Open Access

Assessment of the further improved (G'/G)-expansion method and the extended tanh-method in probing exact solutions of nonlinear PDEs

  • M Ali Akbar1, 2Email author,
  • Norhashidah Hj Mohd Ali2 and
  • Syed Tauseef Mohyud-Din3
SpringerPlus20132:326

https://doi.org/10.1186/2193-1801-2-326

Received: 1 March 2013

Accepted: 2 May 2013

Published: 18 July 2013

Abstract

The (G'/G)-expansion method is one of the most direct and effective method for obtaining exact solutions of nonlinear partial differential equations (PDEs). In the present article, we construct the exact traveling wave solutions of nonlinear evolution equations in mathematical physics via the (2 + 1)-dimensional breaking soliton equation by using two methods: namely, a further improved (G'/G)-expansion method, where G(ξ) satisfies the auxiliary ordinary differential equation (ODE) [G'(ξ)]2 = p G2(ξ) + q G4(ξ) + r G6(ξ); p, q and r are constants and the well known extended tanh-function method. We demonstrate, nevertheless some of the exact solutions bring out by these two methods are analogous, but they are not one and the same. It is worth mentioning that the first method has not been exercised anybody previously which gives further exact solutions than the second one.

PACS numbers

02.30.Jr, 05.45.Yv, 02.30.Ik

Keywords

The breaking soliton equation Extended tanh-function method Further improved (G'/G)-expansion method Auxiliary equation Traveling wave solutions

Introduction

Nonlinear evolution equations play a significant role in various scientific and engineering fields, such as, optical fibers, solid state physics, fluid mechanics, plasma physics, chemical kinematics, chemical physics geochemistry etc. Nonlinear wave phenomena of diffusion, reaction, dispersion, dissipation, and convection are very important in nonlinear wave equations. In recent years, the exact solutions of nonlinear PDEs have been investigated by many researchers (see for example (Abdou 2007; Ablowitz & Clarkson 1991; Akbar et al. 2012a; Naher et al. 2012; Akbar et al. 2012b; Chen & Wang 2005; El-Wakil et al. 2010; Fan 2000; He & Wu 2006; Hirota 1971; Darvishi & Najafi 2012; Kawahara 1972; Kudryashov 1990; Kudryashov 1991; Kudryashov 2009; Liu et al. 2001; Lu et al. 2009; Lu 2005; Miura 1978; Parkes 2010; Rogers & Shadwick 1982; Bekir 2010; Wang & Zhang 2007; Wang & Zhou 2003; Wang & Li 2005a; Wang & Li 2005b; Wang et al. 2007; Wang et al. 2005; Ma et al. 2009; Wang et al. 2008; Wazwaz 2008a; Wazwaz 2008b; Inan 2010; Wazzan 2009; Yomba 2008; Naher et al. 2011; Yusufoglu & Bekir 2008; Zayed et al. 2004a; Zayed et al. 2004b; Zayed et al. 2007; Akbar & Ali 2011; Akbar et al. 2012c; Zhang et al. 2002; Akbar & Ali 2011; Akbar & Ali 2012; Zhang & Xia 2008; Zhang & Xia 2007; Zhang et al. 2008a; Zhang et al. 2008b)) who are concerned in nonlinear physical phenomena and many powerful and efficient methods have been offered by them. Among non-integrable nonlinear differential equations there is a wide class of equations that referred to as the partially integrable, because these equations become integrable for some values of their parameters. There are many different methods to look for the exact solutions of these equations. The most famous algorithms are the truncated Painleve expansion method (Kudryashov 1991), the Weierstrass elliptic function method (Kudryashov 1990), the tanh-function method (Abdou 2007; El-Wakil et al. 2010; Fan 2000; Wazwaz 2008b; Wazzan 2009; Zayed et al. 2004b; Zhang & Xia 2008) and the Jacobi elliptic function expansion method (Chen & Wang 2005; Liu et al. 2001; Lu 2005; Yusufoglu & Bekir 2008; Zayed et al. 2004a; Zayed et al. 2007). There are other methods which can be found in (Kawahara 1972; Wang & Zhang 2007; Wang & Zhou 2003; Wang & Li 2005a; Wang & Li 2005b; Wang et al. 2007; Wang et al. 2005). For integrable nonlinear differential equations, the inverse scattering transform method (Ablowitz & Clarkson 1991), the Hirota method (Hirota 1971), the truncated Painleve expansion method (Zhang et al. 2002), the Backlund transform method (Miura 1978; Rogers & Shadwick 1982) and the Exp-function method (Naher et al. 2012; He & Wu 2006; Naher et al. 2011; Akbar & Ali 2011; Akbar & Ali 2012) are used for searching the exact solutions.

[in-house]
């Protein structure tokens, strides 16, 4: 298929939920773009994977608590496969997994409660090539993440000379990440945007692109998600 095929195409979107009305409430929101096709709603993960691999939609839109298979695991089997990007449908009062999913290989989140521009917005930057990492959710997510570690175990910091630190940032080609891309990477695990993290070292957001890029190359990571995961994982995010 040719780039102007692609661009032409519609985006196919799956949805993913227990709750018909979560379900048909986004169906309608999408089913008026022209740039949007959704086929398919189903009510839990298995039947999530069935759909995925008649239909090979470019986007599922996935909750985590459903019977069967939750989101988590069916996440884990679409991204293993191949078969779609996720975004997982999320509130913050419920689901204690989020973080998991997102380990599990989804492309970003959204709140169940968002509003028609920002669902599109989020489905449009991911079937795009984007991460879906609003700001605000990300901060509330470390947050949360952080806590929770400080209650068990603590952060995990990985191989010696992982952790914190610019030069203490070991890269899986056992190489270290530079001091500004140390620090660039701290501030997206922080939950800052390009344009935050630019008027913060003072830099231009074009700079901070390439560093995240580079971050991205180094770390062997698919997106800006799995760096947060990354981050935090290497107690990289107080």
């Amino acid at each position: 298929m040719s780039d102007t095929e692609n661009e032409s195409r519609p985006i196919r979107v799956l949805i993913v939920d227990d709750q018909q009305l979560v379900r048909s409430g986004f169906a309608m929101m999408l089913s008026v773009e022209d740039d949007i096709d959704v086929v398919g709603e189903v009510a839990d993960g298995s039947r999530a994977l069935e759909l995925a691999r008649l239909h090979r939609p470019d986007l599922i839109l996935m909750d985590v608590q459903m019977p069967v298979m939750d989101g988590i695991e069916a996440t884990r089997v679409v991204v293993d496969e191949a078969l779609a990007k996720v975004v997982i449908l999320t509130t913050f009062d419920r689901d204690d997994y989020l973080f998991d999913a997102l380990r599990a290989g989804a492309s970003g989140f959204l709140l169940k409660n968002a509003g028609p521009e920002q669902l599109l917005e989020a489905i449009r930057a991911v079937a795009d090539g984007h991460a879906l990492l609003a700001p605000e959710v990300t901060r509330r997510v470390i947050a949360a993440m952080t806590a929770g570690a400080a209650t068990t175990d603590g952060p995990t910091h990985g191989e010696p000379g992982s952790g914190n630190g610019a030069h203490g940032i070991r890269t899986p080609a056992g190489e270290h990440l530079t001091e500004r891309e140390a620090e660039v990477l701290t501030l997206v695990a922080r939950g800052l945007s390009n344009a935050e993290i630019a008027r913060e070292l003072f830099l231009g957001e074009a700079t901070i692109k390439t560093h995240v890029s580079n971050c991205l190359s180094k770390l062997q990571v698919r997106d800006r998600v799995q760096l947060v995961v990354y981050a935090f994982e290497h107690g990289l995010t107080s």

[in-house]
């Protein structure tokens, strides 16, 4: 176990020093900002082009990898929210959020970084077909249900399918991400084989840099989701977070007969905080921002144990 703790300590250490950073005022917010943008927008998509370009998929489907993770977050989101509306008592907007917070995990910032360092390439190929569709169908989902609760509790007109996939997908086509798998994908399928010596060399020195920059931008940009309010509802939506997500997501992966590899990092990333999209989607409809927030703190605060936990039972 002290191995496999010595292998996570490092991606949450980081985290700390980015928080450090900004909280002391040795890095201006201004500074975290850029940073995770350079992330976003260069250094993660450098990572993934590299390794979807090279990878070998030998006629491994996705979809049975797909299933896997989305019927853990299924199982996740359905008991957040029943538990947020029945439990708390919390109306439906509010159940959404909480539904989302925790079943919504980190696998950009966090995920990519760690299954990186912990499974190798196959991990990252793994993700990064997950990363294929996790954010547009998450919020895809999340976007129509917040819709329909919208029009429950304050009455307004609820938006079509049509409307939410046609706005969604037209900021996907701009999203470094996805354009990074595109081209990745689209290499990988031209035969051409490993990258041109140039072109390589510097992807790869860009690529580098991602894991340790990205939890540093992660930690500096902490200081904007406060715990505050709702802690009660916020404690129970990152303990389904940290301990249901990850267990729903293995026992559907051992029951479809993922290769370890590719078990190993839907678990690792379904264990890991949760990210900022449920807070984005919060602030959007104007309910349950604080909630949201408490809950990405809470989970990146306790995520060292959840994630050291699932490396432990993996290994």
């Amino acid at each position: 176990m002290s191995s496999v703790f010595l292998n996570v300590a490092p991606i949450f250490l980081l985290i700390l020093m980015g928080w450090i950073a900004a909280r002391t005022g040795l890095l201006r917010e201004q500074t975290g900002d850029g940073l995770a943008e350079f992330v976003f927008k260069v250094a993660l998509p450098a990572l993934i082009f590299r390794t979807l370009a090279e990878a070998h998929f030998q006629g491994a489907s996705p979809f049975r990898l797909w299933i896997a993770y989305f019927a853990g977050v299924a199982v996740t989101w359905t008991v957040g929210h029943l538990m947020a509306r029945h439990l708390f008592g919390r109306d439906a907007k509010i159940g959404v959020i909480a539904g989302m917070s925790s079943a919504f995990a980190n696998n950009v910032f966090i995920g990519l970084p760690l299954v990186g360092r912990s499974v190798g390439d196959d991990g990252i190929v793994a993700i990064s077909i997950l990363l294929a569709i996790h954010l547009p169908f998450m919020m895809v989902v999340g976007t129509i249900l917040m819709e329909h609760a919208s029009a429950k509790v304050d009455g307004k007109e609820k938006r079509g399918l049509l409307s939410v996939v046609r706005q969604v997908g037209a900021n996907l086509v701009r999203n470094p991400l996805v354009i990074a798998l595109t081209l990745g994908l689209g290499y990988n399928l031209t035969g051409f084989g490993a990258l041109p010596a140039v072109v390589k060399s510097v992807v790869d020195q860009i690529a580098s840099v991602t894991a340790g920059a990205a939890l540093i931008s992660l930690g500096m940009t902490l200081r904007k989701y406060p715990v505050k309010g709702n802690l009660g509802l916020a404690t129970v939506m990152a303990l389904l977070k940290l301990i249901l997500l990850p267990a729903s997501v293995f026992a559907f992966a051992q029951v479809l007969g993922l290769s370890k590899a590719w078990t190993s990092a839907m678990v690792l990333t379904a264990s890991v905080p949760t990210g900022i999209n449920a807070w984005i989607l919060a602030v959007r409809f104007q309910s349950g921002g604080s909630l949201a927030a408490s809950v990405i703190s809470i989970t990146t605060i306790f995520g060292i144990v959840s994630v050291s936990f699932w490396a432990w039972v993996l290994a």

Wang et al. (2008) introduced a direct and concise method, called the (G'/G)-expansion method to look for traveling wave solutions of nonlinear PDEs, where G = G(ξ) satisfies the second order linear ODE G″(ξ) + λ G′(ξ) + μ G(ξ) = 0; λ and μ are arbitrary constants. For additional references see the articles (Akbar et al. 2012a; Akbar et al. 2012b; El-Wakil et al. 2010; Parkes 2010; Akbar & Ali 2011; Akbar et al. 2012c; Zhang et al. 2008a; Zhang et al. 2008b).

In this article, we bring in an alternative approach, called a further improved (G'/G)-expansion method to find the exact traveling wave solutions of the breaking soliton equation, where G = G(ξ) satisfies the auxiliary ODE [G′(ξ)]2 = p G2(ξ) + q G4(ξ) + r G6(ξ); p, q and r are constants. Recently El-Wakil et al. (2010) and Parkes (2010) have shown that the extended tanh-function method proposed by Fan (2000) and the basic (G'/G)-expansion method proposed by Wang et al. (2008) are entirely equivalent in as much as they deliver exactly the same set of solutions to a given nonlinear evolution equation. This observation has also been pointed out recently by Kudryashov (2009). In this article, we assert even though the basic (G'/G)-expansion method is equivalent to the extended tanh-function method, the further improved (G'/G)-expansion method presented in this letter is not equivalent to the extended tanh-function method. The method projected in this article is varied to some extent from the extended (G'/G)-expansion method.